2014 Acura MDX: Performance Testing
September 25, 2014
The Acura MDX has long been the driver's SUV. With an energetic engine, direct steering and suspension designed for people who know the difference between a damper and a hamper, the MDX was deemed just a tad too enthusiastic for the Pampers crowd. So the 2014 Acura MDX is softer, quieter and more comfy.
It's still got sauce, though, kicking out 290 horsepower and 267 pound-feet of torque. So, we took it to the track to see if it's still got the moves.
Vehicle: 2014 Acura MDX
Driver: Chris Walton
Drive Type: Transverse front engine, all-wheel drive
Transmission Type: Six-speed automatic with console lever and steering-mounted paddles with Sport/Competition modes
Engine Type: Naturally aspirated, direct-injected V6, gasoline with cylinder deactivation
Displacement (cc/cu-in): 3,471 / 212
Redline (rpm): 6,600
Horsepower (hp @ rpm): 290 @ 6,200
Torque (lb-ft @ rpm): 267 @ 4,500
Brake Type (front): 12.6-inch one-piece ventilated discs with two-piston sliding calipers Brake Type (rear): 13-inch one-piece solid discs with single-piston sliding calipers
Suspension Type (front): Independent MacPherson struts, coil springs, twin-tube dampers, stabilizer bar
Suspension Type (rear): Independent multilink, coil springs, twin-tube dampers, stabilizer bar
Tire Size (front): P245/55R19 (103H) M+S
Tire Size (rear): P245/55R19 (103H) M+S
Tire Brand: Michelin
Tire Model: Latitude Tour HP
Tire Type: All-Season
As tested Curb Weight (lb): 4,325
0-30 (sec): 2.5 (w/ TC on 2.7)
0-45 (sec): 4.3 (w/ TC on 4.5)
0-60 (sec): 6.5 (w/TC on 6.8)
0-60 with 1-ft Rollout (sec): 6.3 (w/TC on 6.5)
0-75 (sec): 9.6 (w/TC on 9.9)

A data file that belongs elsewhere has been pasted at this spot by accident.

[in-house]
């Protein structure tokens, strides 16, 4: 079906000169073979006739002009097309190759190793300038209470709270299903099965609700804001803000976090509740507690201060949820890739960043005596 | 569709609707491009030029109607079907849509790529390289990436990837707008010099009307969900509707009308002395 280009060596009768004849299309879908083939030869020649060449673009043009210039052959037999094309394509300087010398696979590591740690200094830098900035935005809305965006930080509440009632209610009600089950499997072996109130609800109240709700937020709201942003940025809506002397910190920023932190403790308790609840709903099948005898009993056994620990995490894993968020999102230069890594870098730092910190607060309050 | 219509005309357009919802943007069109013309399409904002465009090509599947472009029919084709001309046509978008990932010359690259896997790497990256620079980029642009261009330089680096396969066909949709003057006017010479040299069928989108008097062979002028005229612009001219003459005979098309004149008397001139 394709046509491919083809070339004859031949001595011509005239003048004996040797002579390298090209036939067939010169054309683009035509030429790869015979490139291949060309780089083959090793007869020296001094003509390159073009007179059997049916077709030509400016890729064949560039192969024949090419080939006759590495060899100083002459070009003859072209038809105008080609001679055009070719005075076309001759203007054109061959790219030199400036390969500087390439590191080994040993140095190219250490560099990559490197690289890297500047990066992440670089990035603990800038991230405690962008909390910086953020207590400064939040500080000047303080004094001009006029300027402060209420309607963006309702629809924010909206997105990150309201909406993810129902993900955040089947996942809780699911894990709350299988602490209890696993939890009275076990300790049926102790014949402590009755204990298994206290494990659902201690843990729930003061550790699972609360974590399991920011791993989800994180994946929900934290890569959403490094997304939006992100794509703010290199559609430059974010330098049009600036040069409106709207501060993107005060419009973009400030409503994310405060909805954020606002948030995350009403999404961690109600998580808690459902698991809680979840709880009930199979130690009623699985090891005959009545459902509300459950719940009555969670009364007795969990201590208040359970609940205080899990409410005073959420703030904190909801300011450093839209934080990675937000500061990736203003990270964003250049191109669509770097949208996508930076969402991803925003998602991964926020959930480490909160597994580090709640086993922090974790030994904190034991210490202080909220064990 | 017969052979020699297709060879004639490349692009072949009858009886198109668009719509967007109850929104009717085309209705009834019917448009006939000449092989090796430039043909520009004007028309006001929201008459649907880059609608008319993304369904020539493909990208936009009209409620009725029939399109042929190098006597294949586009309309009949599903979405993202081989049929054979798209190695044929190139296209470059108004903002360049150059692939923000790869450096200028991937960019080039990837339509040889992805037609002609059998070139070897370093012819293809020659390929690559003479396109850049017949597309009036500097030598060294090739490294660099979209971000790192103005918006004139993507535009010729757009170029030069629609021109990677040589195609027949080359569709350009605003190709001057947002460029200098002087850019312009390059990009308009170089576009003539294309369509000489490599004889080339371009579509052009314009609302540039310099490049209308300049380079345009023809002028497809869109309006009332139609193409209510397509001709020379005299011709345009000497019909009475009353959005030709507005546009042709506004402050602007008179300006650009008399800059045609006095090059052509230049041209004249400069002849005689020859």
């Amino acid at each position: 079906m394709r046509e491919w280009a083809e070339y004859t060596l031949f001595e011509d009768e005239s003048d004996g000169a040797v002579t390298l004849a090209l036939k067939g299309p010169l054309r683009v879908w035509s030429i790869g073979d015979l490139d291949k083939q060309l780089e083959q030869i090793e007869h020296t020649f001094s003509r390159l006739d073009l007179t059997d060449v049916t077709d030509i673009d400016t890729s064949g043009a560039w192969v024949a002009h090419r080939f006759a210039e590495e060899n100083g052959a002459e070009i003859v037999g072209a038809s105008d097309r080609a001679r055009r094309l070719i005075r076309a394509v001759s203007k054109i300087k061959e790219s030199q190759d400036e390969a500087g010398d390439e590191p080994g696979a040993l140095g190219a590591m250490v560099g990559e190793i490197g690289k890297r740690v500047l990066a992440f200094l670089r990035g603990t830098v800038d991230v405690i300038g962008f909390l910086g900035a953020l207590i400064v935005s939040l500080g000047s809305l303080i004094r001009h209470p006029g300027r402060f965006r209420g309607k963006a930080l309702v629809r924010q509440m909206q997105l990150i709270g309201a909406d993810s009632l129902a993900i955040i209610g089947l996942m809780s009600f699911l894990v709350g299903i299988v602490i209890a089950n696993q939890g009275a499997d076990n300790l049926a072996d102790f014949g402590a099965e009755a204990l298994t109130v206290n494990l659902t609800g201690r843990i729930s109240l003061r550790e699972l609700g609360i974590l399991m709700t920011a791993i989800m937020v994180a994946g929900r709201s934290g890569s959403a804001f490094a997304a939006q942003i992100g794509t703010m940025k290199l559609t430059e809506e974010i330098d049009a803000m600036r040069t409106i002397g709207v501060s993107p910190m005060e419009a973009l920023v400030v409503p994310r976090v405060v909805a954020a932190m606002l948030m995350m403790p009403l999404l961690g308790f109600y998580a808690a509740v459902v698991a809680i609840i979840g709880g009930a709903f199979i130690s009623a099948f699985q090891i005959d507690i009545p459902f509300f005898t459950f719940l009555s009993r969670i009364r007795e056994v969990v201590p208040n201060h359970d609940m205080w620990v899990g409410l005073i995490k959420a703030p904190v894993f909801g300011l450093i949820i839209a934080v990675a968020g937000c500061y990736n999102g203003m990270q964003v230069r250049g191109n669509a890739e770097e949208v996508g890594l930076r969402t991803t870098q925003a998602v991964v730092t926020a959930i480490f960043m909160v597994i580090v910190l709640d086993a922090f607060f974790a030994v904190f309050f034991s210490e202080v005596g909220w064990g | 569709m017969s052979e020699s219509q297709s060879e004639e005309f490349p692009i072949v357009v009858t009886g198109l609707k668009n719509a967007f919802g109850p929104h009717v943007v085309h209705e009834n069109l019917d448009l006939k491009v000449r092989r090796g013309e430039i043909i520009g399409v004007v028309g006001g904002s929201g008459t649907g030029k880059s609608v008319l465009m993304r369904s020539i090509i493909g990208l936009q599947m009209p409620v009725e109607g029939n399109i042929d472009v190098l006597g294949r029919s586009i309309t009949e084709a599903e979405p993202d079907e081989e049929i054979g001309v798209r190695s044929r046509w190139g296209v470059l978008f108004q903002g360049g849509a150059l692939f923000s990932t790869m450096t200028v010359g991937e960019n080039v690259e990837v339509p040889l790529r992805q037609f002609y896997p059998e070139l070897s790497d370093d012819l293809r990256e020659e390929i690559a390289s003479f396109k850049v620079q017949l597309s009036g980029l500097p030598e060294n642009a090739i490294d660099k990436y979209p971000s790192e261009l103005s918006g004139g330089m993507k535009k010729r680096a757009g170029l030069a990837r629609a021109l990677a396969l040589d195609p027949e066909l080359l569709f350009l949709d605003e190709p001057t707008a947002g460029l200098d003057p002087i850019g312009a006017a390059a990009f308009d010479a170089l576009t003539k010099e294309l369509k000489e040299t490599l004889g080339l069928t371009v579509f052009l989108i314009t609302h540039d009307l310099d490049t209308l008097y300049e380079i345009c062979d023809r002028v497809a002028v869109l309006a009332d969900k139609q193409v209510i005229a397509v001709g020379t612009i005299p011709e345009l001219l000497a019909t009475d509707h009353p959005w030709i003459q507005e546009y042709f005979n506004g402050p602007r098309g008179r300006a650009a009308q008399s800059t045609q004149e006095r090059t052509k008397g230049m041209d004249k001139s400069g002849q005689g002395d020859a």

1/4-Mile (sec @ mph): 14.8 @ 92.8 (w/TC on 15.0 @ 93.1)
30-0 (ft): 33
60-0 (ft): 125
Slalom (mph): 60.3 (60.2 w/TC on)
Skid Pad Lateral acceleration (g): 0.84 (0.80 w/ESC on)
RPM @ 70: 1,900
Acceleration comments: At wide-open throttle, the transmission behaves the same in "D" and "S." It benefits from holding both pedals down momentarily from a stop, but other than that, there's little I could do to affect the results which were nearly identical run to run. It's cool that the cam-phase change-over a la VTEC still exists and it is so prevalent. I could hear and feel the surge as the tach swung past 5,000 rpm.
Braking comments: Medium-firm pedal, modest dive, but always straight. However, the first stop was dramatically shorter than the three that followed and eventually, I began smelling brake pads and the pedal grew noticeably. After the initial fade had occurred, it seemed to settle in at about 10 further than the first stop.
Slalom: I don't think I have tested an MDX of this generation yet, and remember when they were pretty predictable in how/when the ESC would trim the heading, however, all that has apparently changed. This one was inconsistent in when and how much electronic/brake intrusion was used, making it hard to find what I'd call a representative pass. It seems to overcorrect and kept pulling me into the cones I thought I would miss. Steering in Sport mode felt good: direct and not syrupy/heavy. In Normal or Comfort mode, it was extremely light and also less direct, more vague.
Skidpad: Little difference between the Sport and Comfort settings when ESC is enabled: a similar amount of lean and just as the front tires begin to howl, the throttle goes away. Disabling ESC does produce a significant improvement, however, I was much busier manipulating both the steering and the throttle to maintain a steady arc on the painted skidpad line. I believe this is everything to do with the AWD shuffling power around. Steering, as noted above, feels right in Sport mode and perhaps too light/vague in Comfort. .
Mike Magrath, Features Editor